A polynomial in one variable is the sum or difference of terms of the form , where is a real number and is a nonnegative integer. Polynomials with one, two, or three terms have their own names.
- A monomial is a polynomial expression consisting of one term. An example of a monomial is .
- A binomial is a polynomial expression consisting of two terms. An example of a monomial is .
- A trinomial is a polynomial expression consisting of three terms. An example of a monomial is .
Adding and Subtracting Polynomials
Two common methods for multiplying polynomials include using different types of properties, including the distributive property and properties of exponents.
To use the distributive property for any two polynomials, distribute the first polynomial to each term in the second polynomial. Repeat this process of distribution as needed, depending on the number of terms in the polynomials. The goal is to multiply each term in the first polynomial by each term in the second polynomial.To use the product of powers property, multiply two powers with the same base by adding the exponents.
Polynomial Factoring Methods
|Greatest common factor (GCF)||When each term has a common factor, divide the greatest common factor from each term.|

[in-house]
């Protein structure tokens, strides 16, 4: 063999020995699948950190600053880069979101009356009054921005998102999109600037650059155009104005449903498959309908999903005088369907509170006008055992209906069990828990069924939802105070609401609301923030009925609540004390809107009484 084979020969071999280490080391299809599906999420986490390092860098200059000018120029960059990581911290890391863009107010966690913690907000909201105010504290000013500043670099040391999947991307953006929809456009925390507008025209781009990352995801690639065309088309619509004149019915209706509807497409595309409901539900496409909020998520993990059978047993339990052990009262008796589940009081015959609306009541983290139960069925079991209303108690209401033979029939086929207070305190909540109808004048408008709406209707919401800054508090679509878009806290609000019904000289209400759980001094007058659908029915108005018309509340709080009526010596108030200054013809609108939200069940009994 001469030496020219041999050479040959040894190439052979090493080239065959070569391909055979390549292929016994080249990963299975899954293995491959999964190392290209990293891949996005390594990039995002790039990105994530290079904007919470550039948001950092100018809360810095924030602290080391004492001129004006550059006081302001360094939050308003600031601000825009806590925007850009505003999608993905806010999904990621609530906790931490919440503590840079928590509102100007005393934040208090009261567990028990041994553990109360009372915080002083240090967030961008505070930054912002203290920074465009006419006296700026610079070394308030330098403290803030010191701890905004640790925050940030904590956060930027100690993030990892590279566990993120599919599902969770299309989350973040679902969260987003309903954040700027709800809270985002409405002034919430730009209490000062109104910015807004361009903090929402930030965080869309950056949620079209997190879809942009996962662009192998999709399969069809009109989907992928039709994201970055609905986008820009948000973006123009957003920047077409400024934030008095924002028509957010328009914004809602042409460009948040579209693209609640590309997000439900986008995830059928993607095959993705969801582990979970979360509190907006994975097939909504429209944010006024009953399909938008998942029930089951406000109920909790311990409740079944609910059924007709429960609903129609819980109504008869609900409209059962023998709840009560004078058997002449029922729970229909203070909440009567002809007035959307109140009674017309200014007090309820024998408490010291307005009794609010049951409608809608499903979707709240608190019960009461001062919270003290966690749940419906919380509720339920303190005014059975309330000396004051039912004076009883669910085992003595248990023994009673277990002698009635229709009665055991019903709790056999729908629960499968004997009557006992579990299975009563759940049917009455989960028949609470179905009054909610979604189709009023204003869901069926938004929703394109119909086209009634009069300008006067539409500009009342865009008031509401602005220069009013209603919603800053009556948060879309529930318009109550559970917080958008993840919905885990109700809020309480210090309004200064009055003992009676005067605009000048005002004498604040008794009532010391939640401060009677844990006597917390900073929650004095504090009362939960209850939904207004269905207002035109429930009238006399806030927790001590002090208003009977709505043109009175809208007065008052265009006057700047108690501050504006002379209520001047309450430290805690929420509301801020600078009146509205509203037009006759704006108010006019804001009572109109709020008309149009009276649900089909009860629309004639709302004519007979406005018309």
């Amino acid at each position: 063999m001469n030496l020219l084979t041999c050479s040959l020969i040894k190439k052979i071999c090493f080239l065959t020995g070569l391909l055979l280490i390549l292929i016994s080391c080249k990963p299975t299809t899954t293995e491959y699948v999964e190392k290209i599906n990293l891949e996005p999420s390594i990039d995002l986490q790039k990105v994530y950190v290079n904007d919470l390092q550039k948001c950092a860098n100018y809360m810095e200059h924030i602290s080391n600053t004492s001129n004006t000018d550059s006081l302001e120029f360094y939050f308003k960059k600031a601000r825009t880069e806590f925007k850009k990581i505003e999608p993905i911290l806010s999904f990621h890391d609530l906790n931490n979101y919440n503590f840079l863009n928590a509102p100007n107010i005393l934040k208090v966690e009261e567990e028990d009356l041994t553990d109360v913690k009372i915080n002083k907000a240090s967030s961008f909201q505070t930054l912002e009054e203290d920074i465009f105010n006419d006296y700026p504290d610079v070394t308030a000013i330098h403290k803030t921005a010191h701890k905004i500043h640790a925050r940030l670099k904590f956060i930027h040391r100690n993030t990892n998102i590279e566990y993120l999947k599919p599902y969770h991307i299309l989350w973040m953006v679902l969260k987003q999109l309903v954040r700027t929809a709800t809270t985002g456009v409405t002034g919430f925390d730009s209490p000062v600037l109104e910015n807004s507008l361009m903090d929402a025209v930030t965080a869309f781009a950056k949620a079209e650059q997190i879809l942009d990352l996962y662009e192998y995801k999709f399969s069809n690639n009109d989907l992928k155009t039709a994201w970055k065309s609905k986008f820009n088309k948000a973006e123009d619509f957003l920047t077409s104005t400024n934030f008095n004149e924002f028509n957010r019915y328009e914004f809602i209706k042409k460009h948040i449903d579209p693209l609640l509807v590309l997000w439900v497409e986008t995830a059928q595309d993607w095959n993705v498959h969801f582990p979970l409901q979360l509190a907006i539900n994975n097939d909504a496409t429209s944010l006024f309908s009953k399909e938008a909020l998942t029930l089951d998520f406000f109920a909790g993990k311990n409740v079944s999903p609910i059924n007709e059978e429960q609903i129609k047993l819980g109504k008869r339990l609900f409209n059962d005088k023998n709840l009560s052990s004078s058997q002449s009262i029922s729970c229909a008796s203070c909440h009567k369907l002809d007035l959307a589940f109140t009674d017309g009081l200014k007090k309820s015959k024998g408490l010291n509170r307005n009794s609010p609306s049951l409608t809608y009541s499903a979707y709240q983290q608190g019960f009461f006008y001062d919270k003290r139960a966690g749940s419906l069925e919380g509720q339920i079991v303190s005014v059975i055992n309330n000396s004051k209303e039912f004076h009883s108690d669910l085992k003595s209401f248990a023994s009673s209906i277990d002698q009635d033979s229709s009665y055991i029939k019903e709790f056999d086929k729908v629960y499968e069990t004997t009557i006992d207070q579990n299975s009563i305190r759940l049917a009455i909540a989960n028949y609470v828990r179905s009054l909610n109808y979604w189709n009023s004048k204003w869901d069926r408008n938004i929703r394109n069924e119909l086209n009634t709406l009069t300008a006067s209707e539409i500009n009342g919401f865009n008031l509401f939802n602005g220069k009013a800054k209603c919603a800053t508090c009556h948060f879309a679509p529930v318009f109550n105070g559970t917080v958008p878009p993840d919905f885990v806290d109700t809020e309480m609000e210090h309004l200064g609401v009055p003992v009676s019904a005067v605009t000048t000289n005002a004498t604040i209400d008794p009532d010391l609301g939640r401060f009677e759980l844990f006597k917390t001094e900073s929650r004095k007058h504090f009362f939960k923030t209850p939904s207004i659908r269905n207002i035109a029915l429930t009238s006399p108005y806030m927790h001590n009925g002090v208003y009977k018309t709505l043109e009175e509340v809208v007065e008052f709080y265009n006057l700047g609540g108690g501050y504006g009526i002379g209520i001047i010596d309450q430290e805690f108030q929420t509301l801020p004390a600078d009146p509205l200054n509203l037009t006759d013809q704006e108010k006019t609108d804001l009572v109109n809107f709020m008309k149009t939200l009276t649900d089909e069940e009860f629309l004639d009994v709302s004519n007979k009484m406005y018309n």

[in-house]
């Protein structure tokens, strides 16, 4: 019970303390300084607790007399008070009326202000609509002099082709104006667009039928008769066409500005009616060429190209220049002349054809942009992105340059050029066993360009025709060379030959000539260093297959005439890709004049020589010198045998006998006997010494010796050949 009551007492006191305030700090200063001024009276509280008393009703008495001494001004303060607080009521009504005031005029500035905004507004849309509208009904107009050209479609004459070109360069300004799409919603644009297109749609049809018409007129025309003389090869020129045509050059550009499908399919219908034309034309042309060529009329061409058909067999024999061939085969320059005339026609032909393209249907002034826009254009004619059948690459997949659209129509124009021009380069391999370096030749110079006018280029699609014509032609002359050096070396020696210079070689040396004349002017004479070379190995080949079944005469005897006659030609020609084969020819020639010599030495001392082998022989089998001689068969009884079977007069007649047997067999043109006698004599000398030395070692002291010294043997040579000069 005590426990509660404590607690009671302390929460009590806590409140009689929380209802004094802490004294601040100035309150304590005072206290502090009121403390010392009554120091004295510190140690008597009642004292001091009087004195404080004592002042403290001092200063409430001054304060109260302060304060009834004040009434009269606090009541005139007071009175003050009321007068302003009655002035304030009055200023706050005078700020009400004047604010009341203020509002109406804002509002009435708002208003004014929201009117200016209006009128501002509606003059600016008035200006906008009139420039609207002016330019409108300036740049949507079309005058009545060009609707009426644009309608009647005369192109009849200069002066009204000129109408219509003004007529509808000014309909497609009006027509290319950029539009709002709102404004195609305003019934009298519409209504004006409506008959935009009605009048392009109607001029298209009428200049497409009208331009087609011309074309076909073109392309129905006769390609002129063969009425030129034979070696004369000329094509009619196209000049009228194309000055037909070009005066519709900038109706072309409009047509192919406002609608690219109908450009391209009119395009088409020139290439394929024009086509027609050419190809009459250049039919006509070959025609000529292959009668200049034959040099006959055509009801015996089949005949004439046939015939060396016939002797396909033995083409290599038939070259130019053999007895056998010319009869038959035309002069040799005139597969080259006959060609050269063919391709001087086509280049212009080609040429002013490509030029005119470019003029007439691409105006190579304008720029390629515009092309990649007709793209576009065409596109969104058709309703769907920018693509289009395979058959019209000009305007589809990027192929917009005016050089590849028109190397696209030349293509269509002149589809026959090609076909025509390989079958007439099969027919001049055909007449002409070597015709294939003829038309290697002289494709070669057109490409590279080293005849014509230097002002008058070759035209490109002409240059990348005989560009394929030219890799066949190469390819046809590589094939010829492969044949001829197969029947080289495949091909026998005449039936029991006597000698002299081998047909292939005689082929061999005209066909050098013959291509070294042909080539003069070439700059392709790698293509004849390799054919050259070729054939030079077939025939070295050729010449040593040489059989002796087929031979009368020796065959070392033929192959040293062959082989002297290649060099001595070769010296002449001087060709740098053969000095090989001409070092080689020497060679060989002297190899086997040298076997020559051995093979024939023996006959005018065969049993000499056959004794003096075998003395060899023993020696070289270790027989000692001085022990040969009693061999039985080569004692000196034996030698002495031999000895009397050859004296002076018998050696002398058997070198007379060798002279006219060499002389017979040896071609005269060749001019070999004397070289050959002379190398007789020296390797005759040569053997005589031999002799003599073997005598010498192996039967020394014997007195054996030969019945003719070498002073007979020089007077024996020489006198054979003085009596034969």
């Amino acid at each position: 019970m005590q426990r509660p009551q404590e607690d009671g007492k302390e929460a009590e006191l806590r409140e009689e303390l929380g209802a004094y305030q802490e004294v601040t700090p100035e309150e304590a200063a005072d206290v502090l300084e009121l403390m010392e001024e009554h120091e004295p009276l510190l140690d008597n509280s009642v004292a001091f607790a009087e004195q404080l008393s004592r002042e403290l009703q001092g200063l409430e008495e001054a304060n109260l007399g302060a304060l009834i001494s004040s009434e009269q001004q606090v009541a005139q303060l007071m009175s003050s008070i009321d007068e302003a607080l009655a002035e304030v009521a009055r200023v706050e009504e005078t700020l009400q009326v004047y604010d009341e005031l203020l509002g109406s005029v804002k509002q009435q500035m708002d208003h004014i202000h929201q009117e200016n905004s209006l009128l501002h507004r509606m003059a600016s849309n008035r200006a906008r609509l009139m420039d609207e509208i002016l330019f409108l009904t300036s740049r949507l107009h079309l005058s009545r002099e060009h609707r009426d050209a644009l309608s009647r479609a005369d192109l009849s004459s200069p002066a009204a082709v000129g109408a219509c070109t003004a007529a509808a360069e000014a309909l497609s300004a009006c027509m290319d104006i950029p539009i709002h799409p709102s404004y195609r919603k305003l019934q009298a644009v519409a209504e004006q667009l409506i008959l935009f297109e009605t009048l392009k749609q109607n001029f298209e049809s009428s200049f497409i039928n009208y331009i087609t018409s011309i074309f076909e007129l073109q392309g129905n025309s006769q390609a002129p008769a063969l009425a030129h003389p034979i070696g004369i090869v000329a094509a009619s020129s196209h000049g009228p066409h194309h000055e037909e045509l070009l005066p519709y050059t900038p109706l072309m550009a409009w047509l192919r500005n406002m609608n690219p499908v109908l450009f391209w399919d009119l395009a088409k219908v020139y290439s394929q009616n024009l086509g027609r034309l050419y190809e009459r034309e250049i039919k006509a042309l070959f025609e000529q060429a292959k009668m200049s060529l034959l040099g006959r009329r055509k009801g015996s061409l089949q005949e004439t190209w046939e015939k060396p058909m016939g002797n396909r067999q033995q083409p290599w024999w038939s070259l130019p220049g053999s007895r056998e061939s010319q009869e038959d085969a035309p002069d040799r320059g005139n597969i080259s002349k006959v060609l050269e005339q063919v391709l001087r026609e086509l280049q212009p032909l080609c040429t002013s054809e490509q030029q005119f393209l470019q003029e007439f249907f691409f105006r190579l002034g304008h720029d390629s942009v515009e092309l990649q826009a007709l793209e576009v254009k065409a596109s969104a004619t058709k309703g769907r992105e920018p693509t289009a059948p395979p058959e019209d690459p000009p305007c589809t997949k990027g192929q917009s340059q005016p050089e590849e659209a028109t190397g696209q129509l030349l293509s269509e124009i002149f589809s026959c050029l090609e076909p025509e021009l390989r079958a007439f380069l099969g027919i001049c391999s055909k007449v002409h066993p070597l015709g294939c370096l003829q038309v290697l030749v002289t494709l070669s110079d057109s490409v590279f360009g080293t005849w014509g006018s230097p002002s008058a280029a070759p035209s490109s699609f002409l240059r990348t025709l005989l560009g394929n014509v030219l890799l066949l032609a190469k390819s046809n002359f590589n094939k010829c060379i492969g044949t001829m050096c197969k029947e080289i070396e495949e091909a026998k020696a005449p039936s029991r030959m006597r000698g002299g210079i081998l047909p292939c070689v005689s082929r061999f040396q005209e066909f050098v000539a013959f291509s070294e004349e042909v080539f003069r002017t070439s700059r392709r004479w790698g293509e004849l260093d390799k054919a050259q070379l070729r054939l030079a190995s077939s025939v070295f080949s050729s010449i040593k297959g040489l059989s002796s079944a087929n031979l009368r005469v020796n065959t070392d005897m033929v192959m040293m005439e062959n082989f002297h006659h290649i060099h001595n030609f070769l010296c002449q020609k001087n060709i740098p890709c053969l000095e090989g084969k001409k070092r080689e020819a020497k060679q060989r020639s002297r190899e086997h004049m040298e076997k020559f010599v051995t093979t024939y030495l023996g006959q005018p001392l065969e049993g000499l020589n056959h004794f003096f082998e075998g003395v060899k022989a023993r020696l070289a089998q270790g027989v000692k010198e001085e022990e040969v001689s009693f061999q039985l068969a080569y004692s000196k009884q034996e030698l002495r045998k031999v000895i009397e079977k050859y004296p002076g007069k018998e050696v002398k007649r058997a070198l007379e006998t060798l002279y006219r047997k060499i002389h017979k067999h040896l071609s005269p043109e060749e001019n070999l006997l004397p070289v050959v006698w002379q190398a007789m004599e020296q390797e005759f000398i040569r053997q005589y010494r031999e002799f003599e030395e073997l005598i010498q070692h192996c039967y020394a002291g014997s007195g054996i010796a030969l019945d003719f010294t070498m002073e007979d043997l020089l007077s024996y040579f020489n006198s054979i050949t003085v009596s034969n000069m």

|Factor by grouping||This method is most commonly used when there are four terms. Group the terms into two pairs. Then factor out the GCF of each pair of terms. The resulting terms have a common factor that can be factored out.|
|Factor a trinomial||Many trinomials of the form can be written as the product of two binomials. Find two numbers that are factors of and have a sum of . Use these numbers to write the binomial factors or to write a four-term polynomial and continue with factoring by grouping.|
|Perfect square trinomial||Some trinomials fit a pattern:
|Difference of squares||Some binomials fit a pattern with two squared terms:
|Sum or difference of cubes||Some binomials fit a pattern with two cubed terms:
Identify whether the binomial fits a pattern.The binomial is a difference of cubes:
There are different techniques for dividing polynomials, depending on the polynomials that are given. The combination of monomials and polynomials will determine which technique to use. To divide by a monomial, divide each term of the dividend by the monomial. To divide by a polynomial, start by trying to factor the dividend and divisor.The quotient of powers property states: To divide two powers with the same base, subtract the exponents.
Use the values in the bottom row as coefficients for each term in the quotient.The degree of the quotient will be one less than the degree of the original dividend. After the constant term, write the remainder as a fraction with the divisor as the denominator.